Bally’s (NYSE:BALY) Chairman Soo Kim is shedding some light on the company’s potential Japan ambitions, saying the operator isn’t planning to immediately throw its hat in the ring to win a gaming license in the country.
Kim’s effort to shed light on Bally’s interest in a Japan integrated resort emerges immediately after reports surfaced Wednesday. Those indicated that the company is considering the city of Fukuoka as home to a gaming venue. They added that the operator is optimistic Japanese policymakers will consider additional bids following the April 28 national deadline for casino-resort proposals to be submitted.
In an interview with Inside Asian Gaming, Kim expressed surprise local media interpreted the company’s visit to Fukuoka as a sign Bally’s is imminently planning to bid for a gaming venue there.
This was the first time we were in Fukuoka [and it was] purely to understand where the process stands,” Kim told IAG. “There is no commitment around what we think, what project we would ultimately support, or even what our involvement in that project would be.”
Fukuoka — Japan’s sixth-largest city — previously hasn’t been mentioned as a potential site for a gaming venue. Mayor Soichiro Takashima said last month he’s not interested in such a venture. Additionally, the city isn’t far from Nagasaki, which is bidding for one of Japan’s initial three casino permits.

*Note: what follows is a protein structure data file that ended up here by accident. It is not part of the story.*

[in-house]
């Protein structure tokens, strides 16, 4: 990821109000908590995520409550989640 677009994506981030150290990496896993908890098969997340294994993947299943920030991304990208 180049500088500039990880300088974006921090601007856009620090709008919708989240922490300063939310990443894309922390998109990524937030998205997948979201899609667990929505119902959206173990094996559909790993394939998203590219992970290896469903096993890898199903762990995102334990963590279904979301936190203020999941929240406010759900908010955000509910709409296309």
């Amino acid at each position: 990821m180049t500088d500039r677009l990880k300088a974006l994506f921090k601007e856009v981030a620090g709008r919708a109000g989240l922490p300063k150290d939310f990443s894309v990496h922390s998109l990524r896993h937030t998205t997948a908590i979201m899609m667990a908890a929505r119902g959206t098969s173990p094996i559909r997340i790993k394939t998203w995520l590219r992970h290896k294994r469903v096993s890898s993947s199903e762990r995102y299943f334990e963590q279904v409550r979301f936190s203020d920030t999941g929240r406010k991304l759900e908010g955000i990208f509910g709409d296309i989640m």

Bally’s Has Japan Interest
It’s believed Rhode Island-based Bally’s would spend $3.94 billion on a Japanese integrated resort, meaning that if the company moved forward with the project at the price point or close to it, it’d be by far the operator’s priciest endeavor to date.
Due to that price tag and the fact that it’s more than double Bally’s current market capitalization, it’s likely Bally’s would need a partner in Japan to defray some costs – a strategy being employed there by rivals such as Caesars Entertainment and MGM Resorts International. Kim said as much to IAG.
“We think it is an interesting situation where, if you find the right Japanese partner and bring in international expertize from a brand like Bally’s, it has a lot of potential,” he said.
Over the near-term, the big issue Bally’s is considering is a recent takeover offer from hedge fund Standard General, which is run by Kim. In January, the investment firm filed an acquisition bid valuing the gaming company at $38 a share, or just over $2 billion.
Where Bally’s Could Fit In Over Near-Term
Kim left some wiggle room for Bally’s to rapidly change course in the event national policymakers reject the Nagasaki proposal and immediately seek a replacement effort.
In acknowledging to IAG that his company is interested in Japan, he added “It’s a possibility” Bally’s could get involved over the near-term if the Nagasaki pitch is rejected and the bidding process is reopened.
While cost estimates for a Nagasaki casino-resort are soaring, that doesn’t mean the bid is weak or that officials will reject the proposal.
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